For the first time since I committed myself to this Post-a-Day thing I find myself really stuck. The helpful daily hints are proving less than helpful at the moment (“What would you most like to be remembered for?” “Being the first person to live to the age of 342”. “Describe a perfect Sunday?” “One that has a Bank Holiday Monday directly after it.”).

Then I remembered a Sherlock Holmes story in which they are given a message by directing them to certain words on certain pages in a book. Holmes originally chose the wrong edition of the book, which he realised when the third word was “pig’s-bristles“(the story is The Valley of Fear, I’ve just had the fun of typing “Holmes pig bristles” into Google).

I decided I would try a variant of this, using a book and the dates of birth of the Tinfamily, and would write a post based on the five words I found.

I did it using the day & month for the first, third and fifth members of the family, and the year in the other two cases. So I would take the 13th word on the 12th page for me, then using the year for Mrs Tin I took the 19th word on page…er, well, as a better example I took the 19th word on page 95 for Tinson2.

I went to the bookshelves at the side of the room, picked a book at random (“Watermelon” by Marian Keyes), and duly listed the five words.

They were “of”, “putty”, “want”, “did” and “if”.

Most people would have realised that the system was flawed, but I decided that it was the book that was. I took the next book on the shelf, “The Girl With The Dragon Tattoo” and had another go.

*(Sigh)*.

“I”, “to”, “side”, “was”, “the”.

I’m not sure that “pig’s-bristles” would have been a whole lot better, but it would have had more possibilities.

I could of course just give up, but I made a promise to you all to do a post each day, so I am like putty in your hands.

And the use of the word “putty” there should give you a hint. All ten words are in here, if you want to look for them. It’d be like a verbal version of “Where’s Wally”.

Let’s face it, that’s the most entertainment you’re going to get out of this post.

Paddy No-Mates

It looks like our election will be on February 25th. This means counting on the 26th and 27th, followed by complete re-counts in a couple of seats in the first three days of March. There will then be a constitutional challenge by some candidate called Frank Zachariah, who will argue that it was alphabetical order on the ballot paper that led to him getting just four votes, and not the fact that his policies included compulsory porridge, a tax on puddles and the appointment of rabbits as Government Ministers. This will take at least another month.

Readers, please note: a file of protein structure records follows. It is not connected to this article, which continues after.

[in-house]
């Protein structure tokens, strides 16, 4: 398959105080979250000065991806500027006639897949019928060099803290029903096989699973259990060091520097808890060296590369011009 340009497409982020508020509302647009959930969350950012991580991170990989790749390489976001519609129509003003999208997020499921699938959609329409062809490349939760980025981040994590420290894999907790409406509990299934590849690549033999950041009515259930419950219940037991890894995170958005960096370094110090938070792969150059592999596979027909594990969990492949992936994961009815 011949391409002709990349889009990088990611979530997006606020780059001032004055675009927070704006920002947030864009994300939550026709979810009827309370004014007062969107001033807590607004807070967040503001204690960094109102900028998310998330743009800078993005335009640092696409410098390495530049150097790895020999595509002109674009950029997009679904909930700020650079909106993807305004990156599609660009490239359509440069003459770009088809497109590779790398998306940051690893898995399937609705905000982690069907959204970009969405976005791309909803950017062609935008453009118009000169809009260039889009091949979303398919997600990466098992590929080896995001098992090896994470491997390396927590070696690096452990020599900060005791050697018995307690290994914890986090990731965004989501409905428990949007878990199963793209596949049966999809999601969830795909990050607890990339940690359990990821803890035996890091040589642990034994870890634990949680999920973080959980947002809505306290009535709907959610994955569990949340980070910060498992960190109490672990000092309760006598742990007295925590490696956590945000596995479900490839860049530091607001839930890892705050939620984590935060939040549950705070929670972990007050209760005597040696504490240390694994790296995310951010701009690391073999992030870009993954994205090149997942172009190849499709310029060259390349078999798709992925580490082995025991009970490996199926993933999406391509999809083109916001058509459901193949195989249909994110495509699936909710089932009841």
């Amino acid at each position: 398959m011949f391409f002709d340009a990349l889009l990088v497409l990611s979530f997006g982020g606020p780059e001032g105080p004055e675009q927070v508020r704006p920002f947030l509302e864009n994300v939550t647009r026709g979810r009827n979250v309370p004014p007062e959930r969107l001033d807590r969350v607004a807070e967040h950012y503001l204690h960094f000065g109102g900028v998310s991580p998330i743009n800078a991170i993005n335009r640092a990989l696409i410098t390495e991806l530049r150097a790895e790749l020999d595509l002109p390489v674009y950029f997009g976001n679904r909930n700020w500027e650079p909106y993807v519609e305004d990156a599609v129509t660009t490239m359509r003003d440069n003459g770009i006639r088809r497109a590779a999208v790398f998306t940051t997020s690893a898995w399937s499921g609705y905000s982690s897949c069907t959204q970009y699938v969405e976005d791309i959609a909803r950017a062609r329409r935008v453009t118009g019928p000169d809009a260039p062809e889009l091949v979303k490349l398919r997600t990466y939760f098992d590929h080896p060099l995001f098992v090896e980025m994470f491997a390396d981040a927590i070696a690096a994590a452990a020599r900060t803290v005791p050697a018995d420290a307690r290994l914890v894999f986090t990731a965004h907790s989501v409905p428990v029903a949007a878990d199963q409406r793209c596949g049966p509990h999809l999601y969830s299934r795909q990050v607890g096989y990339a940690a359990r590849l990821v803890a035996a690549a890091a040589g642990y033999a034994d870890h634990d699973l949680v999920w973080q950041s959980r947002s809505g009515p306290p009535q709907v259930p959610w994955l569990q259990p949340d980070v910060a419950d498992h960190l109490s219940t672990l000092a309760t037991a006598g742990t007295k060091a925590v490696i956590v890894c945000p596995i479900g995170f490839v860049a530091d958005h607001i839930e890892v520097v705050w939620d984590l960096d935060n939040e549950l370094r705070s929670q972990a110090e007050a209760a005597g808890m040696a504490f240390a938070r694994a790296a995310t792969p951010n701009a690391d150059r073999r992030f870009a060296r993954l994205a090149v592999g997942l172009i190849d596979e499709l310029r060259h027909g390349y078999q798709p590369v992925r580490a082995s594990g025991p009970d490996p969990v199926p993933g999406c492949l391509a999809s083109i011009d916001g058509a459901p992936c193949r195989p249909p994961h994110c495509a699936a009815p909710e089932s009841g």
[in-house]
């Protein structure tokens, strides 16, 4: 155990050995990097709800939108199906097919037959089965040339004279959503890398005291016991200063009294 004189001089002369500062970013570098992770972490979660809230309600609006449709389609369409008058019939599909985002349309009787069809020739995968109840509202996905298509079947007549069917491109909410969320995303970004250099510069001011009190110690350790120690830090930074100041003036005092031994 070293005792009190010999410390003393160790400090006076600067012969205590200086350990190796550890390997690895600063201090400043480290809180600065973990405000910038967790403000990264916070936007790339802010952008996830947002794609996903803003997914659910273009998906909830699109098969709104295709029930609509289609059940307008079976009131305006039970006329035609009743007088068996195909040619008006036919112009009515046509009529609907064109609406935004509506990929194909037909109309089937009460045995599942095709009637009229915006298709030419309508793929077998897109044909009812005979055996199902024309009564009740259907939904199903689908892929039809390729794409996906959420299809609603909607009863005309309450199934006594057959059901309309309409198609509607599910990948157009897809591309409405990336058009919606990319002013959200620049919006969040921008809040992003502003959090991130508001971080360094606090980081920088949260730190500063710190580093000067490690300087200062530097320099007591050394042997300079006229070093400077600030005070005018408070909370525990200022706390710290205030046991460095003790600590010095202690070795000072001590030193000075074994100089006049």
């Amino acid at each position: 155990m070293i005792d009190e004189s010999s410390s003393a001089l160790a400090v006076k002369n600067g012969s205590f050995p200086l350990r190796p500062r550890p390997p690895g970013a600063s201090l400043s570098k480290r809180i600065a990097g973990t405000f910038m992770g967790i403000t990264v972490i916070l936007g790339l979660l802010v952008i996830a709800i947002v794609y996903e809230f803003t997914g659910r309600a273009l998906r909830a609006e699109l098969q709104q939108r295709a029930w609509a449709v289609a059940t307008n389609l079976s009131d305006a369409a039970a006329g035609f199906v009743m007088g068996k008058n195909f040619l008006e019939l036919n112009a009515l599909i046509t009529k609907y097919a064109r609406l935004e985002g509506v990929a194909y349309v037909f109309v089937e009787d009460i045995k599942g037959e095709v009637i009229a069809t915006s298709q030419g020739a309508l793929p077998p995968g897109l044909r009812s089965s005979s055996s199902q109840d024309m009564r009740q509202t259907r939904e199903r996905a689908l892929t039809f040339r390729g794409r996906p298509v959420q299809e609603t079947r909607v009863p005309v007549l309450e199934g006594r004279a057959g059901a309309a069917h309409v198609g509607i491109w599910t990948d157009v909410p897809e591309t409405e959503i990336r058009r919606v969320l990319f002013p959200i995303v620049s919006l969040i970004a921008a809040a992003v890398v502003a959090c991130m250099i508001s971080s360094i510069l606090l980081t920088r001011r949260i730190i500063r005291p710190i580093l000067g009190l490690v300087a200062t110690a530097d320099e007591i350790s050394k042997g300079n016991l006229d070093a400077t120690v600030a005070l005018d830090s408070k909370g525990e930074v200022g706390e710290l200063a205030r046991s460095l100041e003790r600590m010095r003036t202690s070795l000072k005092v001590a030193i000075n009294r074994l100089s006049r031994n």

Like a bad bodhrán player, our timing is shite. Let’s face it, it won’t be sorted by March 17th…

*******************************************************************************************************************

Barrack Obama slumped gloomily at his desk in the Oval Office, idly doodling on a piece of paper. It was St Patrick’s Day, and he had nothing to do.

For months he had watched the growing political farce in Ireland, hoping that it would not come to this. He had hoped that the existing government would survive at least until today, so that Barrack would get the chance to look really handsome again beside the Irish Prime Minister (they called him De Shock in Ireland, Obama could understand why). If not, well, he had seen the likely successor, and could not help the feeling that he was descended from leprechauns. But the timing of the election had meant no-one was in charge.

The new guy

So no-one had come to make the traditional presentation of the bowl of shamrock that morning. He hadn’t had to listen to a load of guff explaining how he was actually part Irish (the Dalai Lama had been informed that he had fallen from the same genealogical tree just one month earlier). He hadn’t had to babble on about how the Irish had built the entire world, while ignoring the fact that they had just destroyed the entire world economy. You’d think he’d be thrilled, but he wasn’t.